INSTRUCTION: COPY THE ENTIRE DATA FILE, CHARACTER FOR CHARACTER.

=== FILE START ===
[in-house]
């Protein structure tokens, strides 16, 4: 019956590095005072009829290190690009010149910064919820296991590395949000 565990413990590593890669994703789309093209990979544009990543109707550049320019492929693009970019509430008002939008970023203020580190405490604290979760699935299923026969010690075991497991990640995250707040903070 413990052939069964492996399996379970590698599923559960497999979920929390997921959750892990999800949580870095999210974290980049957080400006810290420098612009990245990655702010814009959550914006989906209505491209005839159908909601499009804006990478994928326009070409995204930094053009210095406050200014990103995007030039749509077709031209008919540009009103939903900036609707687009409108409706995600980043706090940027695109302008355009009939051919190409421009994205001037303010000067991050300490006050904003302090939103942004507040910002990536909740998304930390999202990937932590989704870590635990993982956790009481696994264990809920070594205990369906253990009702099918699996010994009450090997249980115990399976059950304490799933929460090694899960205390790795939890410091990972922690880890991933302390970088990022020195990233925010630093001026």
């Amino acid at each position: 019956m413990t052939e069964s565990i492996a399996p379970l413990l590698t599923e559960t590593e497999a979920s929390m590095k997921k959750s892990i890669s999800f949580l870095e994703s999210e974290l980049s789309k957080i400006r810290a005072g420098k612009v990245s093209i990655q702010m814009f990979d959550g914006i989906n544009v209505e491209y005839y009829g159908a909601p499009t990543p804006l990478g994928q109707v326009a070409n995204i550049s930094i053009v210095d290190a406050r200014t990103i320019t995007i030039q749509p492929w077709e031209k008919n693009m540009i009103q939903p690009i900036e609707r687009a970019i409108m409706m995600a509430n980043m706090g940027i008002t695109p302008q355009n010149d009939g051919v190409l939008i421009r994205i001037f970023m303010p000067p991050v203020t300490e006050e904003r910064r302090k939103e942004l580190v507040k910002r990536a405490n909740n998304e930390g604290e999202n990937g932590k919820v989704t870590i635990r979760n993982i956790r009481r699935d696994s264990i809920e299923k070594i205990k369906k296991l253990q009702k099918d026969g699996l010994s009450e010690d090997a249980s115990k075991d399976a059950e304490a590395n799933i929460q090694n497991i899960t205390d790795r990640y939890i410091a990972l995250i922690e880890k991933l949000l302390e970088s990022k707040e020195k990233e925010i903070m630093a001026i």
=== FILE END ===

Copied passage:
[in-house]
């Protein structure tokens, strides 16, 4: 019956590095005072009829290190690009010149910064919820296991590395949000 565990413990590593890669994703789309093209990979544009990543109707550049320019492929693009970019509430008002939008970023203020580190405490604290979760699935299923026969010690075991497991990640995250707040903070 413990052939069964492996399996379970590698599923559960497999979920929390997921959750892990999800949580870095999210974290980049957080400006810290420098612009990245990655702010814009959550914006989906209505491209005839159908909601499009804006990478994928326009070409995204930094053009210095406050200014990103995007030039749509077709031209008919540009009103939903900036609707687009409108409706995600980043706090940027695109302008355009009939051919190409421009994205001037303010000067991050300490006050904003302090939103942004507040910002990536909740998304930390999202990937932590989704870590635990993982956790009481696994264990809920070594205990369906253990009702099918699996010994009450090997249980115990399976059950304490799933929460090694899960205390790795939890410091990972922690880890991933302390970088990022020195990233925010630093001026």
């Amino acid at each position: 019956m413990t052939e069964s565990i492996a399996p379970l413990l590698t599923e559960t590593e497999a979920s929390m590095k997921k959750s892990i890669s999800f949580l870095e994703s999210e974290l980049s789309k957080i400006r810290a005072g420098k612009v990245s093209i990655q702010m814009f990979d959550g914006i989906n544009v209505e491209y005839y009829g159908a909601p499009t990543p804006l990478g994928q109707v326009a070409n995204i550049s930094i053009v210095d290190a406050r200014t990103i320019t995007i030039q749509p492929w077709e031209k008919n693009m540009i009103q939903p690009i900036e609707r687009a970019i409108m409706m995600a509430n980043m706090g940027i008002t695109p302008q355009n010149d009939g051919v190409l939008i421009r994205i001037f970023m303010p000067p991050v203020t300490e006050e904003r910064r302090k939103e942004l580190v507040k910002r990536a405490n909740n998304e930390g604290e999202n990937g932590k919820v989704t870590i635990r979760n993982i956790r009481r699935d696994s264990i809920e299923k070594i205990k369906k296991l253990q009702k099918d026969g699996l010994s009450e010690d090997a249980s115990k075991d399976a059950e304490a590395n799933i929460q090694n497991i899960t205390d790795r990640y939890i410091a990972l995250i922690e880890k991933l949000l302390e970088s990022k707040e020195k990233e925010i903070m630093a001026i």